Early in rabbinical school, I received what I thought was an easy assignment: teach from the weekly Torah portion. The assignment taught me a great lesson about the power of words and anticipating how our words might be received.
I was assigned this week's Torah portion (Parshat Netzvim), which begins, Atem netzavim kulchem hayom ("You who are standing here today..."). Feeling passionately that these words call us to stand up for what's right, I spoke about standing shoulder to shoulder with others in leadership, advocating for a better world. I thought I was inspiring.
After I spoke, a colleague offered a sharp rebuke. She uses a wheelchair and she can't stand. How could I have been so insensitive as to use this metaphor for standing up in front of a paraplegic? And I'm someone who dedicates my secular career to caring for vulnerable people, many of them disabled. How could I have been so blind?
More than we often realize, it can be difficult to choose the right words when we speak. Words can cause great harm, even and especially when we don't intend harm.
That is why so much High Holiday liturgy focuses on sins caused by speech. In Hebrew these are known as lashon hara ("the evil tongue"). Lashon hara generally evokes speaking badly about another person, but in Judaism lashon hara means far more than that. A statement that causes harm, even if not derogatory, can be lashon hara. Recounting a story that causes embarrassment can be lashon hara. Even if the listener knows the subject matter, sharing painful information or a derogatory account can be lashon hara.
Why? Because Judaism cares about not only the intention and truth of words, but also the kindness of words measured by their impact on others. The speaker bears the primary responsibility to ensure that his or her words are kind. The stakes are high: in Jewish thought, lashon hara – embarrassing or hurting another with words, without sufficient cause – can be akin to murder. Another's self-respect, community standing and more can die because of another's wrongful words.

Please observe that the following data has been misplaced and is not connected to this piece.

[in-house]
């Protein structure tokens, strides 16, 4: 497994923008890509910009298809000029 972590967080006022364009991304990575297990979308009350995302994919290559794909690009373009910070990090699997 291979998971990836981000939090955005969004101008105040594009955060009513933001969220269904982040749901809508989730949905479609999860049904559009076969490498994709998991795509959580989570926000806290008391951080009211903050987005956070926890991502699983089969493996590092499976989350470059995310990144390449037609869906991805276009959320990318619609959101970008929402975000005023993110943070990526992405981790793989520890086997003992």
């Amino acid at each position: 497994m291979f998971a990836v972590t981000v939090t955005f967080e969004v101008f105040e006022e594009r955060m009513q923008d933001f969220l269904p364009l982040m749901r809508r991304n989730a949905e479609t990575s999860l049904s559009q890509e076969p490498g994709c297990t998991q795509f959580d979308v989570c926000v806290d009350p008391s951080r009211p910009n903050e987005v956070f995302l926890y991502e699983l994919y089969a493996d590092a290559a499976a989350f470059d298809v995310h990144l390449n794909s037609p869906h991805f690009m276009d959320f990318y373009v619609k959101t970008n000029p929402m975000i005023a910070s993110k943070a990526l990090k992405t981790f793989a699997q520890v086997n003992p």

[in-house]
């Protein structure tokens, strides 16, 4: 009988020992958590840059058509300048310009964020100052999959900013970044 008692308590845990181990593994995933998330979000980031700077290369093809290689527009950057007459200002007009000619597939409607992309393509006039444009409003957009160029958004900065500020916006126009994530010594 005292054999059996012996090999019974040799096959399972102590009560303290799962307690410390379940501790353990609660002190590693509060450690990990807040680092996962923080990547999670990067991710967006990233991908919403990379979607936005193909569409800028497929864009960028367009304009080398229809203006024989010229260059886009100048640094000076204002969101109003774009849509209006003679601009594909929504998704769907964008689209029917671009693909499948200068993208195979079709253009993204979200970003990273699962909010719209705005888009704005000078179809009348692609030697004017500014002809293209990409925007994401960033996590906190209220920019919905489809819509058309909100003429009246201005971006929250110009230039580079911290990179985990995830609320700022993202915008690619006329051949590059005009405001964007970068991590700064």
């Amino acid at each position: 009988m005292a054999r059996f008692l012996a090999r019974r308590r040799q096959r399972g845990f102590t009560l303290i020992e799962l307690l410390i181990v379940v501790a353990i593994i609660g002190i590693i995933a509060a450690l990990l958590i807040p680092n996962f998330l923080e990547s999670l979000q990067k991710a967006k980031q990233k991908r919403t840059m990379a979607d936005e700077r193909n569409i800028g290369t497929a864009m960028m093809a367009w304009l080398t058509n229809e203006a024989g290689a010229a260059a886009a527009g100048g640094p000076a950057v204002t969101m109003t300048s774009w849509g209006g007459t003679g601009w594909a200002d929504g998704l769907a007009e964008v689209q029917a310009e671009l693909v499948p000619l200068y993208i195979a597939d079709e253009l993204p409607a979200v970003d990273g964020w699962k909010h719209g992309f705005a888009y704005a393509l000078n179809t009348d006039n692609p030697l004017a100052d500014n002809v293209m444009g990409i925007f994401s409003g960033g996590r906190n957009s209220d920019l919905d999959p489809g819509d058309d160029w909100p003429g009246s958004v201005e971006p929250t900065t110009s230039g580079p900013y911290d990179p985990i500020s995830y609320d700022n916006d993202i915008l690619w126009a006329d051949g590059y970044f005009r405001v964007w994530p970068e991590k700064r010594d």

The upcoming Days of Awe urge us to be mindful about our words. In the days ahead, we'll speak many words – to ourselves, each other and God – in hopes of healing, improving our lives and fulfilling tradition. As we speak, let's treat speech like crossing a street: stop, look and listen before stepping forward. Stop to consider and measure your words before you speak. Look around and notice who is hearing what you have to say. Really see the essence of that person and anticipate what words you use that might trigger a negative reaction. And listen for cues to let you know how your words are being received. Is the listener urging you on or backing away?
We all are prone to say things that cause hurt. While we may try our best to stop, look and listen, we remain imperfect beings who do a lot of talking all day long. So the next element must be a preparedness to apologize. Even if we are uncertain as to the hurt or pain caused, a heartfelt apology does much to alleviate suffering and sadness. And so we stand as Jews for principles as personal as avoiding suffering caused by even innocent statements that may cause harm. With so much chatter and tweeting in the world today, our tradition teaches us to advocate the kindest use of words, each and every day.
However you stand – whether on your feet or in your heart – these principles are worth standing for, and worth living by.
R’ Evan J. Krame